Middle-east Arab News Opinion | Asharq Al-awsat

The Iranian spring is inevitable | ASHARQ AL-AWSAT English Archive 2005 -2017
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The Arab revolutions are a subject of concern for Iran. After the “new media” was successful in helping to overthrow regimes and oust rulers in the Arab world, the Iranian regime has persistently tried to immunize itself against a possible repeat of the 2009 protests, which the authorities managed to quell. Since then, the regime has begun to fear the danger of the internet and social networking websites, for the Iranian [protestors] were the first to coordinate their movements via Twitter. Therefore, Iran has adopted a policy to control, restrict and sometimes shutdown the use of the internet, fearing the possible outbreak of demonstrations. This has even prompted the Iranian authorities to announce the establishment of a local Iranian internet network – beginning next year – that will gradually replace foreign servers and search engines.

The restrictions imposed on the internet have intensified on several occasions in recent weeks, prior to the parliamentary elections scheduled for tomorrow. Hence, the Iranian people have been left bewildered by the authorities shutting down the majority of internet websites and services without paying attention to the amazement and indignation of the public.

It is likely that the Iranian regime reveled in its successful curtailment of the youth revolution in 2009. However, Iran today seems greatly interested in what is going on around it, especially in the state of Syria – its regional ally, without being conscious of the widespread public discontent on the Iranian street. Last week, Iran celebrated the anniversary of the [Islamic] revolution, during which the regime’s ceremonies attempted to merge the Islamic Revolution of 1979 with the current Arab revolutions, but of course ignoring the events in Syria. This, however, did not prevent some activists from standing in the conference hall where President Ahmadinejad was delivering his speech to chant slogans in support of the Syrian rebels. In fact, this received great applause, before the situation was soon put under control.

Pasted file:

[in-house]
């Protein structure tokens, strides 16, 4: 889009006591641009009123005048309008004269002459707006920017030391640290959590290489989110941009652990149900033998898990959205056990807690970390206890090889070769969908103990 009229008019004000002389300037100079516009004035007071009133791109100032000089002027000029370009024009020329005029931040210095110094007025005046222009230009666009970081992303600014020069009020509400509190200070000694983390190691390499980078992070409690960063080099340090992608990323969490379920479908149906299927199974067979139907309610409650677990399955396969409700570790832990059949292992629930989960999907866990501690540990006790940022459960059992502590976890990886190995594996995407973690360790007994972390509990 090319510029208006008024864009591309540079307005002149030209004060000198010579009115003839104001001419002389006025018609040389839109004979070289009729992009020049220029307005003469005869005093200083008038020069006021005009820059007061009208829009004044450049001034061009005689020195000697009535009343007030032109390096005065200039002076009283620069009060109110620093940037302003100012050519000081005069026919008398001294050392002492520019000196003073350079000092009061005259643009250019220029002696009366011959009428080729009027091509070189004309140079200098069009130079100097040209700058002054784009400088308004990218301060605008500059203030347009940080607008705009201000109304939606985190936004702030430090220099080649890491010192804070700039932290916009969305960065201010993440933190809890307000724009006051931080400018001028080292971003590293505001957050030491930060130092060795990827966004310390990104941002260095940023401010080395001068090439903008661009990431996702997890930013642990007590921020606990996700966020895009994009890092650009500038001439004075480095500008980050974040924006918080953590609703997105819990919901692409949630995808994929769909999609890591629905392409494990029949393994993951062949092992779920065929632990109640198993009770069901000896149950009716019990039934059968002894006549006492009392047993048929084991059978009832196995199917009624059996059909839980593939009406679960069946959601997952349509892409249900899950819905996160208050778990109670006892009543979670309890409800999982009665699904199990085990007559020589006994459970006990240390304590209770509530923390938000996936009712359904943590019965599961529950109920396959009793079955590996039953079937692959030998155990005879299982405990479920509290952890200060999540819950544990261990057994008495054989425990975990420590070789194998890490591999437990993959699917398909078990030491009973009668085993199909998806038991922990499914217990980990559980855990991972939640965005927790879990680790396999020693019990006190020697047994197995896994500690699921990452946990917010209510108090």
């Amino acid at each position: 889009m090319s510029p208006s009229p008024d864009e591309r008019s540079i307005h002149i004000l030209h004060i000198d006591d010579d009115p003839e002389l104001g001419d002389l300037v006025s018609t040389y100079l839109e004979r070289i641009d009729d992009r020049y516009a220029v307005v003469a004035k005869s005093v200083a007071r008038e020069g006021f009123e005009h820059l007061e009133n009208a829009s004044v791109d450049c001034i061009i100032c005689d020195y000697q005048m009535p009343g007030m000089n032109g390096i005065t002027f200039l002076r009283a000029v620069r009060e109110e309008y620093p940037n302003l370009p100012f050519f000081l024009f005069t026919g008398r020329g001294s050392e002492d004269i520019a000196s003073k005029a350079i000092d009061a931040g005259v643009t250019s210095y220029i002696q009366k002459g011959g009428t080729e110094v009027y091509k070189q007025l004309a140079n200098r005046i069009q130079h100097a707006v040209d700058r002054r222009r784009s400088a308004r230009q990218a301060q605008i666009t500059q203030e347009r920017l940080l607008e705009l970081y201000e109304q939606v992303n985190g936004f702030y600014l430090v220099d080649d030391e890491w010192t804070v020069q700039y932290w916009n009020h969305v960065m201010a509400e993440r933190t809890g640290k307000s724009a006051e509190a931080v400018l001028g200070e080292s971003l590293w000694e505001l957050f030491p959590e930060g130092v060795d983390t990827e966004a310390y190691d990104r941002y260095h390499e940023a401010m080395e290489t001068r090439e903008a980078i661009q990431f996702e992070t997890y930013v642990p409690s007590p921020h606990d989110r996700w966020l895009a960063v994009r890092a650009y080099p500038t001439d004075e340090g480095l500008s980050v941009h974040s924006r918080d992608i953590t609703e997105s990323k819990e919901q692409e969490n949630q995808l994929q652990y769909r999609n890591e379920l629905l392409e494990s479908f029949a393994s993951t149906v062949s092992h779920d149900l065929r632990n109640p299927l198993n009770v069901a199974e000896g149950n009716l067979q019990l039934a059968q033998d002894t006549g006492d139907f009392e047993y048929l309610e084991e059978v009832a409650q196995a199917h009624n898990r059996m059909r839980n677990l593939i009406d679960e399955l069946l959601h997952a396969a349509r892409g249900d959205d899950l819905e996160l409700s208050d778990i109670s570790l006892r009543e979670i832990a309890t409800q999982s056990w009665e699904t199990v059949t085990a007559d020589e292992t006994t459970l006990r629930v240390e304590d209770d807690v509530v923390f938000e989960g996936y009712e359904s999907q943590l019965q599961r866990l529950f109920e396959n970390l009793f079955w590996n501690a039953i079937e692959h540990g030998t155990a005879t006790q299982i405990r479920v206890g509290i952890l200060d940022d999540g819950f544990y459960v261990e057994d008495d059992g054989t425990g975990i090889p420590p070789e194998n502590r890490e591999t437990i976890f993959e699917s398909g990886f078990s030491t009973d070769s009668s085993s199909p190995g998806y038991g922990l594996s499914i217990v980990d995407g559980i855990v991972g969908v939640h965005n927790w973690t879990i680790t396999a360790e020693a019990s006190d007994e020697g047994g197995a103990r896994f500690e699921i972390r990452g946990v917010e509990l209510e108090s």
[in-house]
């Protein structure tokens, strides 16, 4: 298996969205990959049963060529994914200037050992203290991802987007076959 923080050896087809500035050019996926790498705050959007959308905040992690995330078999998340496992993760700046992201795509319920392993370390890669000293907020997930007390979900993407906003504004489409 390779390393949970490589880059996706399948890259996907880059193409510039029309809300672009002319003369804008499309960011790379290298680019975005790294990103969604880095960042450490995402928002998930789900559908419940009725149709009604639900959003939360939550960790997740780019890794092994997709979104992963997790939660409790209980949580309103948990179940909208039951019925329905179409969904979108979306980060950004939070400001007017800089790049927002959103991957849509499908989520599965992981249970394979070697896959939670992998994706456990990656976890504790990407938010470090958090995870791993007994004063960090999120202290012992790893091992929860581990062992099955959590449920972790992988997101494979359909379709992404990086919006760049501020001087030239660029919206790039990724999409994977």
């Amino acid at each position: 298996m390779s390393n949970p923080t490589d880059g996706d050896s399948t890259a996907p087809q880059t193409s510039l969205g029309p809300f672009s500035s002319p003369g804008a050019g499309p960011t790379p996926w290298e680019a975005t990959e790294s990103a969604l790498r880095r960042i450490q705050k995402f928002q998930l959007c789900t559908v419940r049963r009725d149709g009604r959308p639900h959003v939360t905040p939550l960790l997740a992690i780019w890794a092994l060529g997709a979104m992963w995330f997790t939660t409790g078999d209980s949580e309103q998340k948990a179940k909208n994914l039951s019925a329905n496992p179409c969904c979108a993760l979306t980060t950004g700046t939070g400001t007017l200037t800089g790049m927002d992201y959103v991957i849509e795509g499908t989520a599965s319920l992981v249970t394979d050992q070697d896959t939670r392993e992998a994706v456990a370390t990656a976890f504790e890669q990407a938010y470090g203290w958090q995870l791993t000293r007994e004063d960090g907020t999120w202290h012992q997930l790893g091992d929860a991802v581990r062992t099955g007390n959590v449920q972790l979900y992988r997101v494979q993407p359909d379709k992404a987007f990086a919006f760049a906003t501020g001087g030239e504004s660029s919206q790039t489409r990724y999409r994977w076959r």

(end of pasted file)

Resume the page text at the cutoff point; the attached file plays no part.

The official Iranian reactions to the Arab awakening suggest that the Islamic republic is largely turning its nose up to such events, even though something similar could take place in Tehran despite all the security controls and restrictions imposed upon the use of the internet there. Regardless of what may happen in the future, the Arab popular uprisings have exposed the fact that the Iran’s revolutionary ideology is now bankrupt, not only within Iran, but among its neighbors in the region as well. This is something that neither censoring the internet nor suppressing youth and opposition movements can remedy.

It is clear that something is happening in the cities of Iran, where a mixture of frustration and high alert prevails. The residents of Tehran are whispering about the fact that it was them who sparked off the Arab Spring in our region, and that the Iranian regime’s initial success [in aborting their revolution] should not mean the end of the matter, for other societies have refused to surrender to the violence of their regimes.

Tightening the grip on the tools of communication has never proved successful in any country, for there are proxy servers and hundreds of alternative programs. The people of Tehran, as well as those of other Iranian cities, are experts in professionally circumventing their regime’s internet censorship, as shown by statistical reports on global rates of internet usage and censorship evasion.

The regime in Iran may prevent those living abroad from truly knowing what is going on there, yet reason and logic dictates that Iran cannot remain immune from our Arab Spring.